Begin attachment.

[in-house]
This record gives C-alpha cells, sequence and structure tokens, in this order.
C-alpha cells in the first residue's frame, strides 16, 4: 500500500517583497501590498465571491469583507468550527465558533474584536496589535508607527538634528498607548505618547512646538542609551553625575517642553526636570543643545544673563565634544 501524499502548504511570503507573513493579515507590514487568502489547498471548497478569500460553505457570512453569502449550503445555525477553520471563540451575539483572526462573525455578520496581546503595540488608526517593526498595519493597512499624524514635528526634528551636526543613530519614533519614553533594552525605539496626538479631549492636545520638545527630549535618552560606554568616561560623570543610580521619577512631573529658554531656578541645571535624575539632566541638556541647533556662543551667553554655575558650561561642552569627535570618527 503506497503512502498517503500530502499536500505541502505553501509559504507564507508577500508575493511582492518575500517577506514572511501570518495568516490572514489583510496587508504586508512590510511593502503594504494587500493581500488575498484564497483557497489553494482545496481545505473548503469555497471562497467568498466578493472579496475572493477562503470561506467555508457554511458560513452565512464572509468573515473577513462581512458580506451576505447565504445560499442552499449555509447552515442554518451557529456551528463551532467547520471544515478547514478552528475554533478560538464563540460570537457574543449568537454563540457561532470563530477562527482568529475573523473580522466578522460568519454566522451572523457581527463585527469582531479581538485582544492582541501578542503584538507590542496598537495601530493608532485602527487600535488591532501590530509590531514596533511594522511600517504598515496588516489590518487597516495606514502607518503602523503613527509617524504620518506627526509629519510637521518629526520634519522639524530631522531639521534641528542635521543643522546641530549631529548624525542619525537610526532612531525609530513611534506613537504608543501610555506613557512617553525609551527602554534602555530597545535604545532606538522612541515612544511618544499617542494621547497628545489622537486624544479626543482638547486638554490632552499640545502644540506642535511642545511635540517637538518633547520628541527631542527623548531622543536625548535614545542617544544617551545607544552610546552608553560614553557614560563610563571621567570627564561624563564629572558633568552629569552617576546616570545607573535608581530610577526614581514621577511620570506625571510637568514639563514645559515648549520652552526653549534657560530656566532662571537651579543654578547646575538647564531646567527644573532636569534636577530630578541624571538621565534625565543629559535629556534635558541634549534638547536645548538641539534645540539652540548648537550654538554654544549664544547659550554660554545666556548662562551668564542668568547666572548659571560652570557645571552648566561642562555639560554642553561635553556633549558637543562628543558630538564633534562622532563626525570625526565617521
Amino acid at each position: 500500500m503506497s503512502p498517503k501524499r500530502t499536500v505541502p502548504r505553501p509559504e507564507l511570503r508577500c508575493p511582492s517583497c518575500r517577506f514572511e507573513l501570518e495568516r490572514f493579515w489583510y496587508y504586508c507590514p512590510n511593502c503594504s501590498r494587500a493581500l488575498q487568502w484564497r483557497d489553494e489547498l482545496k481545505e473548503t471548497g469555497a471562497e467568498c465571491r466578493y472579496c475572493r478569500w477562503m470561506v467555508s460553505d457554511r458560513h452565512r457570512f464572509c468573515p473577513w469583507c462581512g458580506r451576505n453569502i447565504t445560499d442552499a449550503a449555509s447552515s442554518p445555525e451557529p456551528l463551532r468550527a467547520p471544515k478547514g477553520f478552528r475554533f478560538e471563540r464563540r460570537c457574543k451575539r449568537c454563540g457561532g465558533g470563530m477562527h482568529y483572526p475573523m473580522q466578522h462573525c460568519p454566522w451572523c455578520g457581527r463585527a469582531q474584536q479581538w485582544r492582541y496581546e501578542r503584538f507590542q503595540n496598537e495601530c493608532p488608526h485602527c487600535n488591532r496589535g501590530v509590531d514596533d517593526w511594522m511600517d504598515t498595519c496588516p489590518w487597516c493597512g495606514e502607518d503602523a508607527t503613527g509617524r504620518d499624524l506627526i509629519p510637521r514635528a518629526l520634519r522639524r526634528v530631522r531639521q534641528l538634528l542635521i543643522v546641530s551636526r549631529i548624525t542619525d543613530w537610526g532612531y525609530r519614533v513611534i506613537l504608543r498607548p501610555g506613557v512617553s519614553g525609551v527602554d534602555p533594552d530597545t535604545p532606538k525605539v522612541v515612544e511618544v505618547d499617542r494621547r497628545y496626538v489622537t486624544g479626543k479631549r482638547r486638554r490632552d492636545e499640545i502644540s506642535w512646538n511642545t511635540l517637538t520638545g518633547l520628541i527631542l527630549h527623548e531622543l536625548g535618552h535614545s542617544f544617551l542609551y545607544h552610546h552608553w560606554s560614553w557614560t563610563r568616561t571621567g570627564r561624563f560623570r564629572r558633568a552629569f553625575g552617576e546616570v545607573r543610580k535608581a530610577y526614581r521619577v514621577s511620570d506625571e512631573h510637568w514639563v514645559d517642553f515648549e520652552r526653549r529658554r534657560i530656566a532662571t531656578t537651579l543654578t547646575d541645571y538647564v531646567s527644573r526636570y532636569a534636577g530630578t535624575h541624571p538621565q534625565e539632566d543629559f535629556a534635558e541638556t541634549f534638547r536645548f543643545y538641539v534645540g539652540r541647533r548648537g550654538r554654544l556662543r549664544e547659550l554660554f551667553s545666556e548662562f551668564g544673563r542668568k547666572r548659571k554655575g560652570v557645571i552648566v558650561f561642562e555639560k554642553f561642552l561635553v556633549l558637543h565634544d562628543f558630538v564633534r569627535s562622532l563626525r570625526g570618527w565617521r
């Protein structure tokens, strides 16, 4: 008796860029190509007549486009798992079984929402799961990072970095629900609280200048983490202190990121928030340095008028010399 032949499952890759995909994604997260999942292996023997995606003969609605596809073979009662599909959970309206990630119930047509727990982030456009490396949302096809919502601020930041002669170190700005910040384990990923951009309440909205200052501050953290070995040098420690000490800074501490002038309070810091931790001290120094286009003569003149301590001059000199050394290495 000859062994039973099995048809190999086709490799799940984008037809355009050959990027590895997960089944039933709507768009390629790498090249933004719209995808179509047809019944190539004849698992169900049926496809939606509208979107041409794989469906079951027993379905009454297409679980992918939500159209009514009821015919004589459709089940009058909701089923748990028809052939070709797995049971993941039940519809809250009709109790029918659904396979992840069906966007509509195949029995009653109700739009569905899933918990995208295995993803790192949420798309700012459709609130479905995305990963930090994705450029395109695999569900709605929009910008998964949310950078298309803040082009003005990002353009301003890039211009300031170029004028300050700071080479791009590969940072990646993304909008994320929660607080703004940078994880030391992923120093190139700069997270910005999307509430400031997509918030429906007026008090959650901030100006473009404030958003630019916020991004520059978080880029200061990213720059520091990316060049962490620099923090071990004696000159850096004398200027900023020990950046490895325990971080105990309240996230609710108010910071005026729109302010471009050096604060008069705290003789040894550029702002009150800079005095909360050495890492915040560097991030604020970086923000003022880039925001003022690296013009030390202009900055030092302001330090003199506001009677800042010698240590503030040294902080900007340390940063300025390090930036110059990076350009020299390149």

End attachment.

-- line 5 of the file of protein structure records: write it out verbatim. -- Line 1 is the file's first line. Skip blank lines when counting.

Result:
């Protein structure tokens, strides 16, 4: 008796860029190509007549486009798992079984929402799961990072970095629900609280200048983490202190990121928030340095008028010399 032949499952890759995909994604997260999942292996023997995606003969609605596809073979009662599909959970309206990630119930047509727990982030456009490396949302096809919502601020930041002669170190700005910040384990990923951009309440909205200052501050953290070995040098420690000490800074501490002038309070810091931790001290120094286009003569003149301590001059000199050394290495 000859062994039973099995048809190999086709490799799940984008037809355009050959990027590895997960089944039933709507768009390629790498090249933004719209995808179509047809019944190539004849698992169900049926496809939606509208979107041409794989469906079951027993379905009454297409679980992918939500159209009514009821015919004589459709089940009058909701089923748990028809052939070709797995049971993941039940519809809250009709109790029918659904396979992840069906966007509509195949029995009653109700739009569905899933918990995208295995993803790192949420798309700012459709609130479905995305990963930090994705450029395109695999569900709605929009910008998964949310950078298309803040082009003005990002353009301003890039211009300031170029004028300050700071080479791009590969940072990646993304909008994320929660607080703004940078994880030391992923120093190139700069997270910005999307509430400031997509918030429906007026008090959650901030100006473009404030958003630019916020991004520059978080880029200061990213720059520091990316060049962490620099923090071990004696000159850096004398200027900023020990950046490895325990971080105990309240996230609710108010910071005026729109302010471009050096604060008069705290003789040894550029702002009150800079005095909360050495890492915040560097991030604020970086923000003022880039925001003022690296013009030390202009900055030092302001330090003199506001009677800042010698240590503030040294902080900007340390940063300025390090930036110059990076350009020299390149």